gallery Historical Family Violence Prosecutions

Written by Kate Ballard. Lawyer, Doogue + George Defence Lawyers.

The last few years have seen a sharpening focus on family violence in our courts and judicial system more broadly. It has come to be seen as an area requiring specialised attention and expertise. This reflects the momentum for change in this area that has been steadily building in the community in the recent times. From a government level, through to the courts and also police, we are witnessing a continuing shift in attitudes towards family violence matters and how they are to be dealt with.

In 2015 the Victorian Governor signed letters patent commencing the Royal Commission into Family Violence (‘RCFV’). In March 2016 the report of the RCFV was tabled in parliament, bringing with it a host of recommendations for reform in this area.

At the trial level in Victoria we have for some time had specific family violence jury directions set out in legislation, which dictate what a jury can and cannot be told when deliberating on a family violence matter.

At the Magistrates’ Court level, the Chief Magistrate’s Family Violence Taskforce is working to implement the recommendations of the RCFV and overhaul the way in which family violence offences are dealt with in the court system. There are now tight timelines imposed on these proceedings with a view to having them resolve quickly. Magistrates are more likely to actively involve themselves in proceedings and enquire as to how they are playing out and why a case may be travelling in a particular direction.

Victoria Police (VicPol) have a Code of Practice governing the investigation and prosecution of family violence matters, and the RCFV made recommendations about reforms to the approach of police. In 2016 VicPol created their own Family Violence Taskforce with a focus on charging people who they say have offended against multiple women (the victims are usually women) or who have offended many years before. The work of this taskforce is still in its infancy and we will have to wait to develop an understanding of the methods of investigation being employed by VicPol.

This focus on historical offending is new in this area. For many years now, VicPol have been honing in on historical sex offences, sometimes with questionable zeal. It is not uncommon to see charges laid relating to alleged sexual offending up to 40 or 50 years ago. Defending these kinds of matters presents a real challenge, given the potential loss of evidence with the passing of time. Though there is much that can be done to protect our client’s interests, it can sometimes be difficult to muster a defence beyond the denials of the client.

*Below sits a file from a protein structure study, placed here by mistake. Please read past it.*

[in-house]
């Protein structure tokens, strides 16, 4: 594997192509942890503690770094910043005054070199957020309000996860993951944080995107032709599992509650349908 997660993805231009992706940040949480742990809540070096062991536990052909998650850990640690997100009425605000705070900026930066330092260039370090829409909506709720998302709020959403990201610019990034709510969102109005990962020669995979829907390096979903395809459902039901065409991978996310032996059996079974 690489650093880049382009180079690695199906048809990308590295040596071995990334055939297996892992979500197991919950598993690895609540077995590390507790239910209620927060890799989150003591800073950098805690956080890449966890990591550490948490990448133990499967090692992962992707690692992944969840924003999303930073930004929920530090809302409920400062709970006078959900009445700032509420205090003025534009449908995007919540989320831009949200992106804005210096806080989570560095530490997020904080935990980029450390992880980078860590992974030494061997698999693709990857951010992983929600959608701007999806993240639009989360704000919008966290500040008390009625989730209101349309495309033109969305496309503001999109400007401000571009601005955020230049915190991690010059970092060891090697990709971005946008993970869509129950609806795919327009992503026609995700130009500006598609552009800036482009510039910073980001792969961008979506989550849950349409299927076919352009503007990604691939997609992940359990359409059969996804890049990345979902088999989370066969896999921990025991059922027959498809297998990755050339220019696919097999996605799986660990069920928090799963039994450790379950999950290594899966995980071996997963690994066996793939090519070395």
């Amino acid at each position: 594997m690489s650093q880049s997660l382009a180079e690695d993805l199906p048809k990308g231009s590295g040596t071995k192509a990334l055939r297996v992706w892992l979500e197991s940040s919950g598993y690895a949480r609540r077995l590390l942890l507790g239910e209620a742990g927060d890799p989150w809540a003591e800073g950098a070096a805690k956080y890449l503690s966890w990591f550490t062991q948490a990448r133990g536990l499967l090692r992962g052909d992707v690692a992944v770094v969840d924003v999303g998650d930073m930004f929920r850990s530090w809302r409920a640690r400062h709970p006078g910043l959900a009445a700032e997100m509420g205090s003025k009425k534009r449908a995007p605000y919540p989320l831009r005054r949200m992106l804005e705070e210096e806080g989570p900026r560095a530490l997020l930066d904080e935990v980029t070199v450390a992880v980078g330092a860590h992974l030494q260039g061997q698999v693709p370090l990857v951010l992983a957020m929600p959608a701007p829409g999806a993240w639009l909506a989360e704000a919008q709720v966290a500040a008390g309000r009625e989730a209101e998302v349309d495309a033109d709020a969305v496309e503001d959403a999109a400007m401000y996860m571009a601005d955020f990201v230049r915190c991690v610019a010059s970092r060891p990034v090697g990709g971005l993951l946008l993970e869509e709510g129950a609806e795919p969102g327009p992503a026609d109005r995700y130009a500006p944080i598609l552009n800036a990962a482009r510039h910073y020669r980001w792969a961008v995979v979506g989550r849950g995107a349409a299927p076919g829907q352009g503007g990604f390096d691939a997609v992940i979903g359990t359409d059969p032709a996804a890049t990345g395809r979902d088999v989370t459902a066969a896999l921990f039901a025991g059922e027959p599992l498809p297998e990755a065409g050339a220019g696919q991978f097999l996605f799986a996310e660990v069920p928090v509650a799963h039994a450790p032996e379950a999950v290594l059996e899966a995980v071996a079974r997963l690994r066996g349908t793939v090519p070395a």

Defending historical family violence matters will no doubt bring similar challenges and pitfalls for defence.

Recently, a client of our firm was charged with historical family violence offences against his former wife and children stretching back over a 10 year period. The prosecution relied on the evidence of our client’s former wife and also family members to whom she disclosed some of the alleged violence at the time. Further, the prosecution obtained medical records stretching back throughout the alleged offending period to corroborate the injuries allegedly inflicted.

We took the matter to a contested committal and through that course were ultimately able to settle the matter to a significantly reduced number of charges. However, due to the seriousness of the injuries inflicted, our client still received a lengthy gaol term measured in years.

In all the circumstances, this case settled favourably for our client. However, the mere fact that he was prosecuted for such old allegations of violence in the first place is somewhat unusual and is perhaps a reflection of the community wide focus on weeding out family violence.

As we have with historical sex offences, we will continue to develop a body of specialised knowledge about the best way to defend these types of cases and strenuously protect our client’s interests.

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